It does contain the following: “It is critical that each campus and the NCAA as an Association re-examine how we constrain or encourage behaviors that lift up young people rather than making them victims.” Critical?  Anyone see any of that happening anywhere?  I see Rick Neuheisel, who oversaw the most scandalous (but winning) years at UW, is happily ensconced in a nice job at UCLA.  But I don’t see anything actually happening anywhere that indicates the big-time college sports machine is doing anything but circling the wagons.  At the end of From Here to Eternity, a new CO takes over a company that had been corrupted by its prior captain’s obsession with boxing. He demotes the catspaw noncom who maintained the boxing enterprise, and tells Top Sgt. Warden “from now on, nobody’s going to earn his stripes by boxing.”   College presidents, and Emmert, should get out to the movies more: it’s all there.


Author: Michael O'Hare

Professor of Public Policy at the Goldman School of Public Policy, University of California, Berkeley, Michael O'Hare was raised in New York City and trained at Harvard as an architect and structural engineer. Diverted from an honest career designing buildings by the offer of a job in which he could think about anything he wanted to and spend his time with very smart and curious young people, he fell among economists and such like, and continues to benefit from their generosity with on-the-job social science training. He has followed the process and principles of design into "nonphysical environments" such as production processes in organizations, regulation, and information management and published a variety of research in environmental policy, government policy towards the arts, and management, with special interests in energy, facility siting, information and perceptions in public choice and work environments, and policy design. His current research is focused on transportation biofuels and their effects on global land use, food security, and international trade; regulatory policy in the face of scientific uncertainty; and, after a three-decade hiatus, on NIMBY conflicts afflicting high speed rail right-of-way and nuclear waste disposal sites. He is also a regular writer on pedagogy, especially teaching in professional education, and co-edited the "Curriculum and Case Notes" section of the Journal of Policy Analysis and Management. Between faculty appointments at the MIT Department of Urban Studies and Planning and the John F. Kennedy School of Government at Harvard, he was director of policy analysis at the Massachusetts Executive Office of Environmental Affairs. He has had visiting appointments at Università Bocconi in Milan and the National University of Singapore and teaches regularly in the Goldman School's executive (mid-career) programs. At GSPP, O'Hare has taught a studio course in Program and Policy Design, Arts and Cultural Policy, Public Management, the pedagogy course for graduate student instructors, Quantitative Methods, Environmental Policy, and the introduction to public policy for its undergraduate minor, which he supervises. Generally, he considers himself the school's resident expert in any subject in which there is no such thing as real expertise (a recent project concerned the governance and design of California county fairs), but is secure in the distinction of being the only faculty member with a metal lathe in his basement and a 4×5 Ebony view camera. At the moment, he would rather be making something with his hands than writing this blurb.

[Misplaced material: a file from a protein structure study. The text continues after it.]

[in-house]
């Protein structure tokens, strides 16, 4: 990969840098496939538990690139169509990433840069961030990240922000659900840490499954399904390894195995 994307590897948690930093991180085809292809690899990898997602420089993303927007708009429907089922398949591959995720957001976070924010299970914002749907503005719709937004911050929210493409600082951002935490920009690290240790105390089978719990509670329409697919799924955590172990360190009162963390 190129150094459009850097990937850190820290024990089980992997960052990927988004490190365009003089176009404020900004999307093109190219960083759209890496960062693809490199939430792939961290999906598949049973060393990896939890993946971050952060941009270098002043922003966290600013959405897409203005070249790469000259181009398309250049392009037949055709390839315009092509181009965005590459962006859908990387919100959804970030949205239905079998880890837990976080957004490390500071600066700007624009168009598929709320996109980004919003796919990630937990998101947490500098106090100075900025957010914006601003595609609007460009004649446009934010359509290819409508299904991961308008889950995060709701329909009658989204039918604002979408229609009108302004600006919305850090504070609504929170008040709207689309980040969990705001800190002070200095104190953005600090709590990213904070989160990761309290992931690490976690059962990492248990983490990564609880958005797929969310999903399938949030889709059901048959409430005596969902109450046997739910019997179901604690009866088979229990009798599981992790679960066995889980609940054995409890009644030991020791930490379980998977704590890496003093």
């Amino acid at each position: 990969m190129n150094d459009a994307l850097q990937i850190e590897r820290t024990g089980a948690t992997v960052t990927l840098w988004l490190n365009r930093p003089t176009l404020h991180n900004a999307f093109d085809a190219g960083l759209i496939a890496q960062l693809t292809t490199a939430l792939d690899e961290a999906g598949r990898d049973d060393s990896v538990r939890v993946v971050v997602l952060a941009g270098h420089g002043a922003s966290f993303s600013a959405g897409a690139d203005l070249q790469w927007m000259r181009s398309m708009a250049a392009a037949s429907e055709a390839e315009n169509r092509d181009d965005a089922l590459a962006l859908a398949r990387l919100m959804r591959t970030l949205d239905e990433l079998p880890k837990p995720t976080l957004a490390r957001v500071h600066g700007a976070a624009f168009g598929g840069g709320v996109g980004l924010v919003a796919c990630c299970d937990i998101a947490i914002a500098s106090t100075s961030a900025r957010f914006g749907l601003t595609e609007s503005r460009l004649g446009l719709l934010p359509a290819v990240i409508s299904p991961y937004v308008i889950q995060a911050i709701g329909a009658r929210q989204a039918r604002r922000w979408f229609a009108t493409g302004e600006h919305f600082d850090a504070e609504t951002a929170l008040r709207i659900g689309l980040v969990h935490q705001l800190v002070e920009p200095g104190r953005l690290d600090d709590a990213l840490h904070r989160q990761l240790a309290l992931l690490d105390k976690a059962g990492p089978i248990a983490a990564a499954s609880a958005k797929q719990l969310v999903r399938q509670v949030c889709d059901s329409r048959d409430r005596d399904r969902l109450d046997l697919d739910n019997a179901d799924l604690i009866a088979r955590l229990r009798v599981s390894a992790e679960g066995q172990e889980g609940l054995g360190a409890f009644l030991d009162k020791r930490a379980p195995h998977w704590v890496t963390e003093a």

5 thoughts on “Where is the college sports nation?”

  1. I was going to go into a long thing about how athletes get used too (I was amazed to find that ex NFLers only got 5 years of health coverage … say WHAT?…) but the other thing this reminds me of is, it’s too bad everyone made fun of those Iron John people banging drums. We have some serious issues with masculinity in this country (and every other no doubt). It’s time to get under the hood.

  2. The problem is that everybody knows how things work in college sports, and almost nobody cares. I don’t see how sunlight is going to disinfect anything–it will only create more flackery and “compliance” positions. (The word “”compliance”” ALWAYS belongs in scare-quotes: a fact well known on Wall Street.)

    1. Exactly. These things are not secrets. A lot gets covered up, no doubt, but enough gets out that no one should be in any doubt about the big time programs operate. As long as athletic success trumps all other considerations nothing will change.

  3. Having attended North Carolina, I acquired a deep love for college basketball–though, let me say, only after learning about the type of program Dean Smith had built. Despite my great love of the game, if given a magic wand, I’d wave it and eliminate big-time college sports entirely. It *could* be done right, and sometimes is; but until the NCAA gets serious about enforcement, it’ll continue to be, largely, a moral cesspool. Let me also say that, at the risk of sounding partisan, when people like John Wooden and Mike Krzyzwski are regarded as paragons of virtue, something has clearly gone wrong somewhere.

  4. The NCAA almost by definition is a problem rather than part of the solution. When your regulators are paid out of the profits of the regulated entities, corruption almost always sneaks in. Or just walks through the fronts door and plunks itself down on the sofa.